Soybean Oil: The Secret Nutritional Ingredient Your Veggies Are Missing

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Chances are your salad is filled with fiber-loaded leafy greens, nutrient-packed veggies, and topped with some proteins. But if you’re opting for the pre-mixed salad dressings, you’re automatically coating those previously healthy vegetables with a sugar bomb. Yes, there goes that healthy lunch you thought you’d be getting!

It’s time to get our salads a brand new dressing because new research is showing that soybean oil is the better way to go. According to the study, using soybean oil on your veggies and in your salads allows the body to absorb more micronutrients from the veggies, and these micronutrients could work to prevent cancer and even improve your eyesight.

“The best way to explain it would be to say that adding twice the amount of salad dressing leads to twice the nutrient absorption,” said Wendy White, a lead author of the study.

But before you go ahead and toss a bottle of soybean oil into a single salad, pause.

In recent years, science has tied a diet high in soy to increased risk of cancer. A 2014 study showed that soy, when it enters the body, mimics the properties of estrogen, and can possibly increase cell growth, though it was undetermined if they were cancerous.

And researchers have very specific guidelines on what you should and shouldn’t limit.

“If you currently have early-stage breast cancer, don’t eat soy in large amounts,” said Jacqueline Bromberg, M.D., Ph.D., one of the study’s authors. “If you’ve had breast cancer, you can eat soy, but in moderation.”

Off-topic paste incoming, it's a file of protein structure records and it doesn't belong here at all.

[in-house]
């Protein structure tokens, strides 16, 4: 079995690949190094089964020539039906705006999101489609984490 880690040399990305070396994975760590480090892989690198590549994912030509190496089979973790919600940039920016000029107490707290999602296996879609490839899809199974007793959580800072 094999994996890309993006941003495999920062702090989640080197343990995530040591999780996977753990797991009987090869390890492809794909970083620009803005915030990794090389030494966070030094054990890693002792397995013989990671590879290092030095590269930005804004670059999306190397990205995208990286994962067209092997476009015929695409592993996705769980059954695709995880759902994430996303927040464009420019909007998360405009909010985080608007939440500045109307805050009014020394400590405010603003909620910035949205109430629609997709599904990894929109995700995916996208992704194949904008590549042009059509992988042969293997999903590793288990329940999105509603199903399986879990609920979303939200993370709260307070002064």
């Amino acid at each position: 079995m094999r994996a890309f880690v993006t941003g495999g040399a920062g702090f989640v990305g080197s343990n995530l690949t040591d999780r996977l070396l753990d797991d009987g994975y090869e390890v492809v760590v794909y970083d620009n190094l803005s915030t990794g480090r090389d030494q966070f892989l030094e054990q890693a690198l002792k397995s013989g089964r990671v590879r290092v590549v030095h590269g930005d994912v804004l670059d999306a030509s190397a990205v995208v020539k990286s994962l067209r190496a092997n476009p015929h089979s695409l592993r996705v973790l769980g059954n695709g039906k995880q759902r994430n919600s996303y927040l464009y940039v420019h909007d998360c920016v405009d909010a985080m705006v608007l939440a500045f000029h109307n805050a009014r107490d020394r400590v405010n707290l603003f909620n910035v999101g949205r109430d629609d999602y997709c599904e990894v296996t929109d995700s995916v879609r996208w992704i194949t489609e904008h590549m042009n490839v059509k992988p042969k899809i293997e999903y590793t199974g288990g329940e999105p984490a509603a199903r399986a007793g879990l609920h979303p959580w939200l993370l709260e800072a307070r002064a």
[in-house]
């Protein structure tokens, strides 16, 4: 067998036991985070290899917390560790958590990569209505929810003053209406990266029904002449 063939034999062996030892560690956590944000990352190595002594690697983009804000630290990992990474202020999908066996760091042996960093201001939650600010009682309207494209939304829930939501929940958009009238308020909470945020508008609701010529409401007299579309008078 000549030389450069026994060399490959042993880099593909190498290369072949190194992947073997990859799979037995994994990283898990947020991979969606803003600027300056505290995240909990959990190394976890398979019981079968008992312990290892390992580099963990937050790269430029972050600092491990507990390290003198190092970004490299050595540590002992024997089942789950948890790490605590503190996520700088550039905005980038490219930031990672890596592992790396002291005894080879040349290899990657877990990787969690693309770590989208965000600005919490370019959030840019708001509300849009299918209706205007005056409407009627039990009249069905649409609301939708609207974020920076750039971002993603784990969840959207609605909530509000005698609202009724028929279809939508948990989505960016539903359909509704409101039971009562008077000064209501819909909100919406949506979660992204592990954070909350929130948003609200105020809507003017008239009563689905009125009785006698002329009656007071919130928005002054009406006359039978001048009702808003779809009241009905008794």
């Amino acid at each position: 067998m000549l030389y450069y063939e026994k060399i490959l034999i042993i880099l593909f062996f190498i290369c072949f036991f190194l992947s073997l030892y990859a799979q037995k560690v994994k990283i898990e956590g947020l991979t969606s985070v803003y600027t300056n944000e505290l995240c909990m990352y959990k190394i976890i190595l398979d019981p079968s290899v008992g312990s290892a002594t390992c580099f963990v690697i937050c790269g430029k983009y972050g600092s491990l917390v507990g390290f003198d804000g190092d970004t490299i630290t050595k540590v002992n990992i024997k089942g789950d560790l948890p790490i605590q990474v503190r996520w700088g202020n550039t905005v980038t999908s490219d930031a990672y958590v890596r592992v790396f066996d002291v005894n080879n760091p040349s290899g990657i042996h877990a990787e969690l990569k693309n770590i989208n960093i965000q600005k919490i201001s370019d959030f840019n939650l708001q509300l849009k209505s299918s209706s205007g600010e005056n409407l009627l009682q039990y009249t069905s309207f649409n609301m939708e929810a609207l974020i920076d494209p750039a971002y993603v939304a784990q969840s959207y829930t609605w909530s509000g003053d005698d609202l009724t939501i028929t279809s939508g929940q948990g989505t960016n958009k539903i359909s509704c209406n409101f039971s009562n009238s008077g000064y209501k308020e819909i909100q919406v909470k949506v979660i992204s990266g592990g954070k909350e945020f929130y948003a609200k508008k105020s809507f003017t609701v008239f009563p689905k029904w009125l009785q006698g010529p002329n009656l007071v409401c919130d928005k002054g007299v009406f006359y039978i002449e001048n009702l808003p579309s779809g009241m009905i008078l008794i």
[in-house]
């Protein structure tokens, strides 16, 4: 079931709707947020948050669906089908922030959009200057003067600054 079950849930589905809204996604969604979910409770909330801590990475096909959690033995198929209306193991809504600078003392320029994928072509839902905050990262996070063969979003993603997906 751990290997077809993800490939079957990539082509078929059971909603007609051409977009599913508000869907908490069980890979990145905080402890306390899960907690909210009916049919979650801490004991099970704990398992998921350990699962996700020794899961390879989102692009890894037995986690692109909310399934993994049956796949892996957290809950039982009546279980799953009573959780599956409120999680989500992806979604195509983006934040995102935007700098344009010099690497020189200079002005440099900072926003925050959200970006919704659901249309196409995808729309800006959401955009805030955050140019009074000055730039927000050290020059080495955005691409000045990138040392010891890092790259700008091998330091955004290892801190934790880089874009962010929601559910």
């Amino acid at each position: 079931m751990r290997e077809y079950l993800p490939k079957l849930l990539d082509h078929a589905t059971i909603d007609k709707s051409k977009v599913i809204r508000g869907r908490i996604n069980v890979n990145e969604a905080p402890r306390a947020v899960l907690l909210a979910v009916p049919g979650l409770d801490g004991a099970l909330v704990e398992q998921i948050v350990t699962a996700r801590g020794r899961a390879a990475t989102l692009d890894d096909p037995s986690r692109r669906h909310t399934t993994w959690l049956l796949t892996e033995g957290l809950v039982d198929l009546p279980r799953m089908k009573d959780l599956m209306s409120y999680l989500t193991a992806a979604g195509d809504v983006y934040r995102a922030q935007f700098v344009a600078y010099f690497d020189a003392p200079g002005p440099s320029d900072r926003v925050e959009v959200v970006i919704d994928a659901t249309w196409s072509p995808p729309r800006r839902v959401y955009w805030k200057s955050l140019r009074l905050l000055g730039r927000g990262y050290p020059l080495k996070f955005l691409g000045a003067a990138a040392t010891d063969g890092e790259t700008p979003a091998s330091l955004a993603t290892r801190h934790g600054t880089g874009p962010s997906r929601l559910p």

With so many conflicting opinions, we turned to our resident nutritionist, Emma Cronin for the final say. “Soybean oil is high in polyunsaturated fats but mostly omega 6 fats, which most people are getting enough of. It’s not very high in omega 3 fats, which is the healthiest of the healthy polyunsaturated fats, which most people are not getting enough of—these are the ones that reduce inflammation, provide healthy fats for the brain etc. So while it’s got healthy fats, it’s not that exciting.”

As for increasing mineral absorption, Cronin says that’s a characteristic of all oils and fats in general. “Any fat helps you absorb fat-soluble minerals and vitamins from vegetables and other foods because the fat helps transport them (hence them being “fat soluble”).”

And she warns to be wary of any claims about preventing or causing cancer. “I’m really careful re claims about increasing or reducing risks of cancer unless they are from proper peer-reviewed original research. The World Health Organisation lists ‘known and probable’ causes of cancer on their website (ie. tobacco is known and red meat is deemed probable) and those should be the guides.”

It’s safe to say that while these new findings are interesting, they undoubtedly need further research to be definitive.

So, should we be swapping our olive oil for soybean?

“Polyunsaturated fats are also susceptible to damage with heat, which makes them fairly unstable. For this reason, soybean oil is sometimes blended with other oils, which lowers the content of polyunsaturated fats and makes it less healthy.”

“I’m a fan of virgin olive oil—light virgin olive oil for cooking as it has a low smoke point—or avocado oil. That’s what I recommend to clients and what I personally use but other oils have their merits and all in moderation. I avoid oils with too much saturated fat— alongside sugar, it’s the current devil re weight gain, inflammation and disease!”

If you are going to use soybean oil, Cronin suggests looking for pure soybean and organic. Still not convinced? Why not read up on a two new hot contenders: algae oil and hemp oil, or the benefits of old-and-faithful olive oil?

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